Tuesday, October 7, 2008

The TV Server I Always Wanted, Part 1

The beginning

A couple of years ago, I wanted the perfect TV server. I ended up with a half-assed MythTV and file server hooked up to my TV. It worked pretty well, but it had some problems and wasted potential. It definitely didn't meet my standard for what I wanted.

The first problem was that I download most of my TV since I live in Korea and have very little English programming available -- outside of old Van Damme movies -- on cable. I generally only kept full seasons of stuff on the server and got the week-by-week stuff on my desktop. Being a true geek, I was truly ashamed of the setup, but I also didn't want to anger my gal by breaking something that was already working.

Another problem was that the TV programs that were on the server were in the main video section, clogging it up. I wanted to have the TV in the proper section (recordings), but I didn't get them from a tuner card, so they polluted my videos and generally made updating the video collection database a nightmare. Still, the server limped along.

Finally, I ran out of space and bought a new SATA disk to expand with. I had another SATA disk already in the machine so I figured I was safe. Unfortunately, Samsung only makes SATA II disks that use a software switch to move to SATA I, my motherboard only supported SATA I, the software for the disk was nowhere to be found on the Samsung website, and repeated requests to Samsung for help were never answered.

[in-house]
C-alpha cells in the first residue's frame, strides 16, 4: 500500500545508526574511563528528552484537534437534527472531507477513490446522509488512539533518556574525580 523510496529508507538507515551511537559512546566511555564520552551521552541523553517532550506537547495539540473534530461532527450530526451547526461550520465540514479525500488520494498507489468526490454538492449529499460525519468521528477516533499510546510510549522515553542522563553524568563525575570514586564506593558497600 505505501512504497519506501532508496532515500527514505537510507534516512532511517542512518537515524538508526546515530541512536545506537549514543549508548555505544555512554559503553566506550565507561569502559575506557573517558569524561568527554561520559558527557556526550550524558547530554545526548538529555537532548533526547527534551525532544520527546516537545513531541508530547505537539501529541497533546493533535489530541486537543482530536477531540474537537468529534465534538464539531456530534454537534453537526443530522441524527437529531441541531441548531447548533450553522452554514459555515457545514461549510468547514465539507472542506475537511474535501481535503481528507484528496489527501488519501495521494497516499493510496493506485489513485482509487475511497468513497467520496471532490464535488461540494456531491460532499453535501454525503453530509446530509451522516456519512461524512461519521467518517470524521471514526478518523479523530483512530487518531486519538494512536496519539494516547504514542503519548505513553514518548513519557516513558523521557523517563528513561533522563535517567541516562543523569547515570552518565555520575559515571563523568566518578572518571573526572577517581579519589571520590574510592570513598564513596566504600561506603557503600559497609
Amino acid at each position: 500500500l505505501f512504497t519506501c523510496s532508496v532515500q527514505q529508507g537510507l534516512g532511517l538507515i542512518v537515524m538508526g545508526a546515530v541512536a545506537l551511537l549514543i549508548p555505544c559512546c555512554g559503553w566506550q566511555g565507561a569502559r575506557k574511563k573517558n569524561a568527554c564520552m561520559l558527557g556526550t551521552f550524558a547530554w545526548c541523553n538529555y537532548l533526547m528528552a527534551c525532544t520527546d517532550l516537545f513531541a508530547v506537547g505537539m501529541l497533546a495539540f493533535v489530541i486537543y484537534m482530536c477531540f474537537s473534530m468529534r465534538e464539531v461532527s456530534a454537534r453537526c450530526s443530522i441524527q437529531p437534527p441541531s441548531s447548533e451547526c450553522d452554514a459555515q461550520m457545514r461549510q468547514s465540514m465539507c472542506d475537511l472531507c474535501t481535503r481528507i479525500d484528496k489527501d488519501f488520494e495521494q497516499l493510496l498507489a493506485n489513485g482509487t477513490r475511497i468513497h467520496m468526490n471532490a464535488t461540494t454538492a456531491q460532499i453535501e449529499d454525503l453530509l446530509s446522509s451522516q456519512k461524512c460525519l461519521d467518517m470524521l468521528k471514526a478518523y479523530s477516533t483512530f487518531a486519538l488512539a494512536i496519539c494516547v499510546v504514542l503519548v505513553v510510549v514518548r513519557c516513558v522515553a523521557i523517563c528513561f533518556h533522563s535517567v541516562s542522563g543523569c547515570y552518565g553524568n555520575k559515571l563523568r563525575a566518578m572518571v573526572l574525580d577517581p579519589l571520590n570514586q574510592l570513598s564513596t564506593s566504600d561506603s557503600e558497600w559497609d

I bit the bullet and bought new hardware and started the whole thing from scratch.

The goal

Things I wanted from the new server:
  • A nice interface. There are quite a few options that I looked into, including MythTV (of course), Elisa, Boxee, XMBC, and several other, smaller media player interfaces.
  • File sharing. I wanted to use WebDAV and Avahi, but Samba was an acceptable alternative.
  • Music sharing. I wanted DAAP to use music from Rhythmbox. This required mt-daapd.
  • Video sharing. I wanted the videos on the server to be available on all the clients. Using Samba was certainly a possibility, but I wanted something more transparent. uPnP or something similar should just appear in Totem. The MythTV plugin also promised goodness.
  • Torrents. I wanted a hands-free experience similar to what I had with Deluge before using TVRSS.net and automatic downloads.
  • Organization. I wanted the videos and TV to be organized without having to babysit the system like I used to have to do. I wanted to be able to find everything easily. The information on the shows and videos needed to be looked up without my help whenever possible.
  • Remote administration. I needed some way for the gal to handle videos on the server without needing to SSH in. She's not afraid of the CLI, but there's no reason to make her scribble stuff on post-it notes and put them all over the wall.
The decision process will be covered in Part 2, and part 3 should be the actual Howto on setting one up for yourself.



hello. I am in korea at the moment (think you might in be thailand, but nevertheless) and have been a ubuntu user for about 4 years. I am trying to get cable tv working on my mythbox. Just trying to get it to work with tvtime at the moment. As far as i know its the same standards at US Cable, but the settings I check don't seem to work at all. Could you give me a hand trying to figure it all out. Thanks. my email is pathann at gmail.com

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